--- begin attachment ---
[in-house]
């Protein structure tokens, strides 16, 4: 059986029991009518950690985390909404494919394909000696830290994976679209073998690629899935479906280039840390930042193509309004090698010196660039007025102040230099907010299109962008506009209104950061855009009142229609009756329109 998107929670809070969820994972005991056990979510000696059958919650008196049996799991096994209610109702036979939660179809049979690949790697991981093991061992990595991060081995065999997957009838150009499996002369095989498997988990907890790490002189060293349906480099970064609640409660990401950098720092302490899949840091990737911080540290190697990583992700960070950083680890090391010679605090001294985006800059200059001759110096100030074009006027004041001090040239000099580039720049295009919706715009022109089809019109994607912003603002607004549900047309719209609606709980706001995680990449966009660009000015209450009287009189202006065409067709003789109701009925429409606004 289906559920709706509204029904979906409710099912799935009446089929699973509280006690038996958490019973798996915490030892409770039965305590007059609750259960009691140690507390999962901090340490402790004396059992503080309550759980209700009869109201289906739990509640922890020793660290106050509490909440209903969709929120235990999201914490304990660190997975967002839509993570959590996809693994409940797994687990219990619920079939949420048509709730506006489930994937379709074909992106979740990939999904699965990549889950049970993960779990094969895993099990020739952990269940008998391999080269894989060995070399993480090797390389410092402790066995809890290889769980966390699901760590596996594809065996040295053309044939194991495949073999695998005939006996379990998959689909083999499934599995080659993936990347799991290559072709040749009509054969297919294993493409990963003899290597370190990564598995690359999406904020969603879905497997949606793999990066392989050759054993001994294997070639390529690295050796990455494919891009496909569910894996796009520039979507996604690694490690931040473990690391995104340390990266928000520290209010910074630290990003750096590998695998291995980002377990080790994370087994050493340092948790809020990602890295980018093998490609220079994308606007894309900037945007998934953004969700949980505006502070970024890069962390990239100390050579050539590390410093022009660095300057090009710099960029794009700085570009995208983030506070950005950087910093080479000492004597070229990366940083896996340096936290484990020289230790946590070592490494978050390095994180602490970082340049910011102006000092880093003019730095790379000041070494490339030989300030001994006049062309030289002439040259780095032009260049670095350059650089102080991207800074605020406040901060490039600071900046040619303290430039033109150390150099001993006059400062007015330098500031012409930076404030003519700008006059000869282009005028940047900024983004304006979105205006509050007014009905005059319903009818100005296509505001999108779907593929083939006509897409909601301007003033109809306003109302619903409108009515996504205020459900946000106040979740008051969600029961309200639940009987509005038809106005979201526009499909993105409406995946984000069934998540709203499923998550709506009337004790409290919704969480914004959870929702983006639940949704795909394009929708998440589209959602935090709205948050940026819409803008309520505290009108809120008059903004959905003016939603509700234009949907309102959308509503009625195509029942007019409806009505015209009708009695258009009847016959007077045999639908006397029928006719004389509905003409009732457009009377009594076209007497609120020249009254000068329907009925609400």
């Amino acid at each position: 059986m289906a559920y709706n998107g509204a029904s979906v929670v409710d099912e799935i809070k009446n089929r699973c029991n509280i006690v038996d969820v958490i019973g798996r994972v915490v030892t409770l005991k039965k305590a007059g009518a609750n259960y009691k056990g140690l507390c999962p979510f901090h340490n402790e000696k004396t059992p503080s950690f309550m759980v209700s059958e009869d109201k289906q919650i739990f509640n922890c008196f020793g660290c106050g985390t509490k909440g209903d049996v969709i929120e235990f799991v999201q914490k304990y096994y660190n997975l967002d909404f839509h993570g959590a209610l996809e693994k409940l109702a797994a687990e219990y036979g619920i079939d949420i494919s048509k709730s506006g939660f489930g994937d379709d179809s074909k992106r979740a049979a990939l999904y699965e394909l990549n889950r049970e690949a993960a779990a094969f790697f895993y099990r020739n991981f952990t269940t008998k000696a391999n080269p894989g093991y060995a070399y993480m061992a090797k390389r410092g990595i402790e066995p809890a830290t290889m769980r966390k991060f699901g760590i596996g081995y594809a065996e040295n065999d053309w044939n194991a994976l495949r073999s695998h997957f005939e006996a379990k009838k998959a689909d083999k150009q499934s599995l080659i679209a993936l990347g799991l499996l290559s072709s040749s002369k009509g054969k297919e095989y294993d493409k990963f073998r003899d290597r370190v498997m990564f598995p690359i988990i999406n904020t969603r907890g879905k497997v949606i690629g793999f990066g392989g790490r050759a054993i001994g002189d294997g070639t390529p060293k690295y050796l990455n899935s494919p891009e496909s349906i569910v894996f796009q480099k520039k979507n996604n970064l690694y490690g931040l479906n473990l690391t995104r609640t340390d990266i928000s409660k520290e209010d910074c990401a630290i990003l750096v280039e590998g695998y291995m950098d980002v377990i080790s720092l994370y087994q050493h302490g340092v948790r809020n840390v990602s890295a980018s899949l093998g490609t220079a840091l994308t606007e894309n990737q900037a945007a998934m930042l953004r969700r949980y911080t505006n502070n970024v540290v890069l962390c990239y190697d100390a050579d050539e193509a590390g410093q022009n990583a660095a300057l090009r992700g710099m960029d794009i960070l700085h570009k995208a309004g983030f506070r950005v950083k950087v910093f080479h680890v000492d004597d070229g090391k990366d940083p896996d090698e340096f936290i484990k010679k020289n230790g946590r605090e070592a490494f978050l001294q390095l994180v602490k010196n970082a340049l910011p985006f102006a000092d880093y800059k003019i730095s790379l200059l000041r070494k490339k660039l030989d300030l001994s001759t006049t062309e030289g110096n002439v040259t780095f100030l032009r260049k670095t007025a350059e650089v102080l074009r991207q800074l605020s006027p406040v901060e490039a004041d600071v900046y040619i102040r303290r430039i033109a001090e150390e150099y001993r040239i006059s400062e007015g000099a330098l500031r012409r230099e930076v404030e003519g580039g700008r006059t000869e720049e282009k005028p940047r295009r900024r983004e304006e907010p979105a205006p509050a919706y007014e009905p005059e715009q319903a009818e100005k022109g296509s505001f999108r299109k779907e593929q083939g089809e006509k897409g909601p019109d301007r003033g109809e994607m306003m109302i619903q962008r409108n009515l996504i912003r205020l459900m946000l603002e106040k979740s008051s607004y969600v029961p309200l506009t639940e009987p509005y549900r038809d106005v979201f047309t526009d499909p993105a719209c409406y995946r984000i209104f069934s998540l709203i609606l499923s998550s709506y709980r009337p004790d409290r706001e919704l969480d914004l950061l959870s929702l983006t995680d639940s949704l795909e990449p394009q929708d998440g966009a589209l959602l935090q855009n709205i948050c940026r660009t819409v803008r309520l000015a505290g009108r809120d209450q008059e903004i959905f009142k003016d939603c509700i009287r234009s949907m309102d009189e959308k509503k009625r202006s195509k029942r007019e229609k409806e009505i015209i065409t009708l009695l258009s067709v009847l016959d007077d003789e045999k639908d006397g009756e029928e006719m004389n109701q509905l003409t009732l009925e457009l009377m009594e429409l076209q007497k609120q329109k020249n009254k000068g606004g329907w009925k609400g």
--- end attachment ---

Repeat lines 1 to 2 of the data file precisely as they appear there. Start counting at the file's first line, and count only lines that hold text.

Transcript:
[in-house]
């Protein structure tokens, strides 16, 4: 059986029991009518950690985390909404494919394909000696830290994976679209073998690629899935479906280039840390930042193509309004090698010196660039007025102040230099907010299109962008506009209104950061855009009142229609009756329109 998107929670809070969820994972005991056990979510000696059958919650008196049996799991096994209610109702036979939660179809049979690949790697991981093991061992990595991060081995065999997957009838150009499996002369095989498997988990907890790490002189060293349906480099970064609640409660990401950098720092302490899949840091990737911080540290190697990583992700960070950083680890090391010679605090001294985006800059200059001759110096100030074009006027004041001090040239000099580039720049295009919706715009022109089809019109994607912003603002607004549900047309719209609606709980706001995680990449966009660009000015209450009287009189202006065409067709003789109701009925429409606004 289906559920709706509204029904979906409710099912799935009446089929699973509280006690038996958490019973798996915490030892409770039965305590007059609750259960009691140690507390999962901090340490402790004396059992503080309550759980209700009869109201289906739990509640922890020793660290106050509490909440209903969709929120235990999201914490304990660190997975967002839509993570959590996809693994409940797994687990219990619920079939949420048509709730506006489930994937379709074909992106979740990939999904699965990549889950049970993960779990094969895993099990020739952990269940008998391999080269894989060995070399993480090797390389410092402790066995809890290889769980966390699901760590596996594809065996040295053309044939194991495949073999695998005939006996379990998959689909083999499934599995080659993936990347799991290559072709040749009509054969297919294993493409990963003899290597370190990564598995690359999406904020969603879905497997949606793999990066392989050759054993001994294997070639390529690295050796990455494919891009496909569910894996796009520039979507996604690694490690931040473990690391995104340390990266928000520290209010910074630290990003750096590998695998291995980002377990080790994370087994050493340092948790809020990602890295980018093998490609220079994308606007894309900037945007998934953004969700949980505006502070970024890069962390990239100390050579050539590390410093022009660095300057090009710099960029794009700085570009995208983030506070950005950087910093080479000492004597070229990366940083896996340096936290484990020289230790946590070592490494978050390095994180602490970082340049910011102006000092880093003019730095790379000041070494490339030989300030001994006049062309030289002439040259780095032009260049670095350059650089102080991207800074605020406040901060490039600071900046040619303290430039033109150390150099001993006059400062007015330098500031012409930076404030003519700008006059000869282009005028940047900024983004304006979105205006509050007014009905005059319903009818100005296509505001999108779907593929083939006509897409909601301007003033109809306003109302619903409108009515996504205020459900946000106040979740008051969600029961309200639940009987509005038809106005979201526009499909993105409406995946984000069934998540709203499923998550709506009337004790409290919704969480914004959870929702983006639940949704795909394009929708998440589209959602935090709205948050940026819409803008309520505290009108809120008059903004959905003016939603509700234009949907309102959308509503009625195509029942007019409806009505015209009708009695258009009847016959007077045999639908006397029928006719004389509905003409009732457009009377009594076209007497609120020249009254000068329907009925609400």